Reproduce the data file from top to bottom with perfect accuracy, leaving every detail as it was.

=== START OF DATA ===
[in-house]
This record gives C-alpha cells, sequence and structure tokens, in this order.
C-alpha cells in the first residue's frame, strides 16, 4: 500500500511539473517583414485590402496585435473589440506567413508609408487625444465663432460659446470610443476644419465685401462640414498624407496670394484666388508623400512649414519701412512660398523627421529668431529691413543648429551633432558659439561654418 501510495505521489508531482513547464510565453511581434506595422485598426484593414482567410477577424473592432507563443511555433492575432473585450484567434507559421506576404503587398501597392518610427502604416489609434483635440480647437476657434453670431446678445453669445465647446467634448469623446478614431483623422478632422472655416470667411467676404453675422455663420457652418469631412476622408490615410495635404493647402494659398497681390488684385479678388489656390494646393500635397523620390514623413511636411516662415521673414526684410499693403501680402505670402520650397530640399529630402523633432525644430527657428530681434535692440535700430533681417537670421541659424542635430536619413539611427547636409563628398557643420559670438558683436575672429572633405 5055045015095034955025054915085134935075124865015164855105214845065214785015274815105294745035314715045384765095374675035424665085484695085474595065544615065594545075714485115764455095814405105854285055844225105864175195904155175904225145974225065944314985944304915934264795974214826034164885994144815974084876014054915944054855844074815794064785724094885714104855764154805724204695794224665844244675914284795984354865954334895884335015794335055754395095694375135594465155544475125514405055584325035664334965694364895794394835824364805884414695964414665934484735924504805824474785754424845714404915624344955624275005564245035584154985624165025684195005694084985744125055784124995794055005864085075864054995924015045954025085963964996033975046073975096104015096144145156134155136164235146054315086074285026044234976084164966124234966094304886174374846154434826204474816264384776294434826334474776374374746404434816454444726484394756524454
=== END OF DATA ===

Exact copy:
[in-house]
This record gives C-alpha cells, sequence and structure tokens, in this order.
C-alpha cells in the first residue's frame, strides 16, 4: 500500500511539473517583414485590402496585435473589440506567413508609408487625444465663432460659446470610443476644419465685401462640414498624407496670394484666388508623400512649414519701412512660398523627421529668431529691413543648429551633432558659439561654418 501510495505521489508531482513547464510565453511581434506595422485598426484593414482567410477577424473592432507563443511555433492575432473585450484567434507559421506576404503587398501597392518610427502604416489609434483635440480647437476657434453670431446678445453669445465647446467634448469623446478614431483623422478632422472655416470667411467676404453675422455663420457652418469631412476622408490615410495635404493647402494659398497681390488684385479678388489656390494646393500635397523620390514623413511636411516662415521673414526684410499693403501680402505670402520650397530640399529630402523633432525644430527657428530681434535692440535700430533681417537670421541659424542635430536619413539611427547636409563628398557643420559670438558683436575672429572633405 5055045015095034955025054915085134935075124865015164855105214845065214785015274815105294745035314715045384765095374675035424665085484695085474595065544615065594545075714485115764455095814405105854285055844225105864175195904155175904225145974225065944314985944304915934264795974214826034164885994144815974084876014054915944054855844074815794064785724094885714104855764154805724204695794224665844244675914284795984354865954334895884335015794335055754395095694375135594465155544475125514405055584325035664334965694364895794394835824364805884414695964414665934484735924504805824474785754424845714404915624344955624275005564245035584154985624165025684195005694084985744125055784124995794055005864085075864054995924015045954025085963964996033975046073975096104015096144145156134155136164235146054315086074285026044234976084164966124234966094304886174374846154434826204474816264384776294434826334474776374374746404434816454444726484394756524454